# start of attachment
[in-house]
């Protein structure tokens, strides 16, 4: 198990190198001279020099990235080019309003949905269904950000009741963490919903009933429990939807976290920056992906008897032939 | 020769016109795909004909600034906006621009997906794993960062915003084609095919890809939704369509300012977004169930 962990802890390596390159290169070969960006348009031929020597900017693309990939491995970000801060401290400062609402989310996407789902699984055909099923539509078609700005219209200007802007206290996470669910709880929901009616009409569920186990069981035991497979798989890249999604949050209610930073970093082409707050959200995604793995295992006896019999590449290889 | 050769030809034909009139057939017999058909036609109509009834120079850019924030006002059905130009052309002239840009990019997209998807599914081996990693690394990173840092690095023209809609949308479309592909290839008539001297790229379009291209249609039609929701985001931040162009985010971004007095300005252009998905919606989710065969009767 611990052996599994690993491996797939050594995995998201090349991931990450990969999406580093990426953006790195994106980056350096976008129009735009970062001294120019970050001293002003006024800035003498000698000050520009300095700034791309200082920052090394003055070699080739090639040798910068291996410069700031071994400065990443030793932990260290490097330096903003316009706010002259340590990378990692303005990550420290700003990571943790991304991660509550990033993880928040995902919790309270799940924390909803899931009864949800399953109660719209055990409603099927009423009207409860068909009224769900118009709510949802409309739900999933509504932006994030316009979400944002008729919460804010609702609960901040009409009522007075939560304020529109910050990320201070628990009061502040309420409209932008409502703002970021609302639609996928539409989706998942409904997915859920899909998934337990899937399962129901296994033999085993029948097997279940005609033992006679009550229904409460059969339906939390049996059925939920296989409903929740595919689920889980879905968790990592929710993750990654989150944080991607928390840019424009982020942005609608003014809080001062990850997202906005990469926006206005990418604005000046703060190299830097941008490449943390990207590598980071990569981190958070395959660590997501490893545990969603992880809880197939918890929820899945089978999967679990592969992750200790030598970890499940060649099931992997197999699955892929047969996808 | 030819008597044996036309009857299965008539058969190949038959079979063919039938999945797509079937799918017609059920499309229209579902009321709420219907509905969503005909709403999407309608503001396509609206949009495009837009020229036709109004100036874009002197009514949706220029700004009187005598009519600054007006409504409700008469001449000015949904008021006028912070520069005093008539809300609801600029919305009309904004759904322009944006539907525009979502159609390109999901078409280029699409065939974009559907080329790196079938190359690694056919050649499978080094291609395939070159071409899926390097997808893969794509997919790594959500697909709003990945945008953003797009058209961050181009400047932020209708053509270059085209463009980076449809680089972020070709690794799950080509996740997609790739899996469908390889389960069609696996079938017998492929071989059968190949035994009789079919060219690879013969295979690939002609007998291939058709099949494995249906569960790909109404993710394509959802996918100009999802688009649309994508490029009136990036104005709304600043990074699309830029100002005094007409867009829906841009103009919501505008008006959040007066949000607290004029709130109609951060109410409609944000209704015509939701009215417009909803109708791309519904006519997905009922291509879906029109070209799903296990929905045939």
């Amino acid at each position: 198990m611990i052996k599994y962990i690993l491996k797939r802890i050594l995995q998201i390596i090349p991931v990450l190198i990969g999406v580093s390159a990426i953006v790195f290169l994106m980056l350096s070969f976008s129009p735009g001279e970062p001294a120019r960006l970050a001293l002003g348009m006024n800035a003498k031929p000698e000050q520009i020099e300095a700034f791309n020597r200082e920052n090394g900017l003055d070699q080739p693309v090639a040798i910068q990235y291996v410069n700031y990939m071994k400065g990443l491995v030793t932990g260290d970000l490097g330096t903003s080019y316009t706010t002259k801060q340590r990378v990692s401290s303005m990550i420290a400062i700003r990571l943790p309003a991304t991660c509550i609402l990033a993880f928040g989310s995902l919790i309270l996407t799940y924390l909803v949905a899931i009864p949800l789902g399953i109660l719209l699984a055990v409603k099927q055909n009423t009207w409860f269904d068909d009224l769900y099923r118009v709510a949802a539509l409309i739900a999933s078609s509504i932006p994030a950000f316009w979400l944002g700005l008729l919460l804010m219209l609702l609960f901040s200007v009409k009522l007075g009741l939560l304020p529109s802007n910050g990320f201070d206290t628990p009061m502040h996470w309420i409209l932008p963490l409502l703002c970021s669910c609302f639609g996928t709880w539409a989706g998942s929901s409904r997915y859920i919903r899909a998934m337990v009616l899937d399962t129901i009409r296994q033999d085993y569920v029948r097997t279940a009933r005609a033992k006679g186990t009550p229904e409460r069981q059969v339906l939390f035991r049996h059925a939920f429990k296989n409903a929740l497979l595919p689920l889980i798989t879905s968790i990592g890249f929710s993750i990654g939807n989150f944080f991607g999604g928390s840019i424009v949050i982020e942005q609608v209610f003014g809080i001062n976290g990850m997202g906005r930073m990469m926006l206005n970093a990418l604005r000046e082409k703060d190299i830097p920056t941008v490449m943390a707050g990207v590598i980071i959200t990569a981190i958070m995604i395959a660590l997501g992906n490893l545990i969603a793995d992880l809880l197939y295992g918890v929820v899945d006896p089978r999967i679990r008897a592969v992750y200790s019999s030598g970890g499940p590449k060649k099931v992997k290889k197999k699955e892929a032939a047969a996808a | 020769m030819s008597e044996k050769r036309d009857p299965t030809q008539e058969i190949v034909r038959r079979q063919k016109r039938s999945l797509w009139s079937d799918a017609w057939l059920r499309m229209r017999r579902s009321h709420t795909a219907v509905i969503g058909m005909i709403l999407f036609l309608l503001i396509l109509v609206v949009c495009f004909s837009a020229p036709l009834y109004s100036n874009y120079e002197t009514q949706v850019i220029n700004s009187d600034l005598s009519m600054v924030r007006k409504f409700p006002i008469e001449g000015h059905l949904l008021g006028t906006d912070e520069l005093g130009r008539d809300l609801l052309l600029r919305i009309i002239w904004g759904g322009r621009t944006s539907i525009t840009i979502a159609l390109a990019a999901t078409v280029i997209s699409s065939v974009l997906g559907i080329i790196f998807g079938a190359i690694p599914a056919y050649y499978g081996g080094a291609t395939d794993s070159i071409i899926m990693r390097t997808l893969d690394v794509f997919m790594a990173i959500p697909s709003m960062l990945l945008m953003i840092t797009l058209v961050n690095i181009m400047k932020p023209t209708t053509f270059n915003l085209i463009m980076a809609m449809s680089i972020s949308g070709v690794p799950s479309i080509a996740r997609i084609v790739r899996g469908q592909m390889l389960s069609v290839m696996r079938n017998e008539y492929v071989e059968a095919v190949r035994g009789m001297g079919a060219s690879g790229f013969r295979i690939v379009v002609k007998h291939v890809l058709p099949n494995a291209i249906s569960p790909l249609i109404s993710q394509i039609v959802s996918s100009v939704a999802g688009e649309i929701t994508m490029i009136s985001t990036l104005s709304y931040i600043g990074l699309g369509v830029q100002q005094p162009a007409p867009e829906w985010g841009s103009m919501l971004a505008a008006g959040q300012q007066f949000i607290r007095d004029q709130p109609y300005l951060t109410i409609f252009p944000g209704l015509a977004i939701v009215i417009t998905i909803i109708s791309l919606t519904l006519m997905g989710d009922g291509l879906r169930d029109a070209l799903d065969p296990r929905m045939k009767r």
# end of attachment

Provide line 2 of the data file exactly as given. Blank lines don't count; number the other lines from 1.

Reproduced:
């Protein structure tokens, strides 16, 4: 198990190198001279020099990235080019309003949905269904950000009741963490919903009933429990939807976290920056992906008897032939 | 020769016109795909004909600034906006621009997906794993960062915003084609095919890809939704369509300012977004169930 962990802890390596390159290169070969960006348009031929020597900017693309990939491995970000801060401290400062609402989310996407789902699984055909099923539509078609700005219209200007802007206290996470669910709880929901009616009409569920186990069981035991497979798989890249999604949050209610930073970093082409707050959200995604793995295992006896019999590449290889 | 050769030809034909009139057939017999058909036609109509009834120079850019924030006002059905130009052309002239840009990019997209998807599914081996990693690394990173840092690095023209809609949308479309592909290839008539001297790229379009291209249609039609929701985001931040162009985010971004007095300005252009998905919606989710065969009767 611990052996599994690993491996797939050594995995998201090349991931990450990969999406580093990426953006790195994106980056350096976008129009735009970062001294120019970050001293002003006024800035003498000698000050520009300095700034791309200082920052090394003055070699080739090639040798910068291996410069700031071994400065990443030793932990260290490097330096903003316009706010002259340590990378990692303005990550420290700003990571943790991304991660509550990033993880928040995902919790309270799940924390909803899931009864949800399953109660719209055990409603099927009423009207409860068909009224769900118009709510949802409309739900999933509504932006994030316009979400944002008729919460804010609702609960901040009409009522007075939560304020529109910050990320201070628990009061502040309420409209932008409502703002970021609302639609996928539409989706998942409904997915859920899909998934337990899937399962129901296994033999085993029948097997279940005609033992006679009550229904409460059969339906939390049996059925939920296989409903929740595919689920889980879905968790990592929710993750990654989150944080991607928390840019424009982020942005609608003014809080001062990850997202906005990469926006206005990418604005000046703060190299830097941008490449943390990207590598980071990569981190958070395959660590997501490893545990969603992880809880197939918890929820899945089978999967679990592969992750200790030598970890499940060649099931992997197999699955892929047969996808 | 030819008597044996036309009857299965008539058969190949038959079979063919039938999945797509079937799918017609059920499309229209579902009321709420219907509905969503005909709403999407309608503001396509609206949009495009837009020229036709109004100036874009002197009514949706220029700004009187005598009519600054007006409504409700008469001449000015949904008021006028912070520069005093008539809300609801600029919305009309904004759904322009944006539907525009979502159609390109999901078409280029699409065939974009559907080329790196079938190359690694056919050649499978080094291609395939070159071409899926390097997808893969794509997919790594959500697909709003990945945008953003797009058209961050181009400047932020209708053509270059085209463009980076449809680089972020070709690794799950080509996740997609790739899996469908390889389960069609696996079938017998492929071989059968190949035994009789079919060219690879013969295979690939002609007998291939058709099949494995249906569960790909109404993710394509959802996918100009999802688009649309994508490029009136990036104005709304600043990074699309830029100002005094007409867009829906841009103009919501505008008006959040007066949000607290004029709130109609951060109410409609944000209704015509939701009215417009909803109708791309519904006519997905009922291509879906029109070209799903296990929905045939």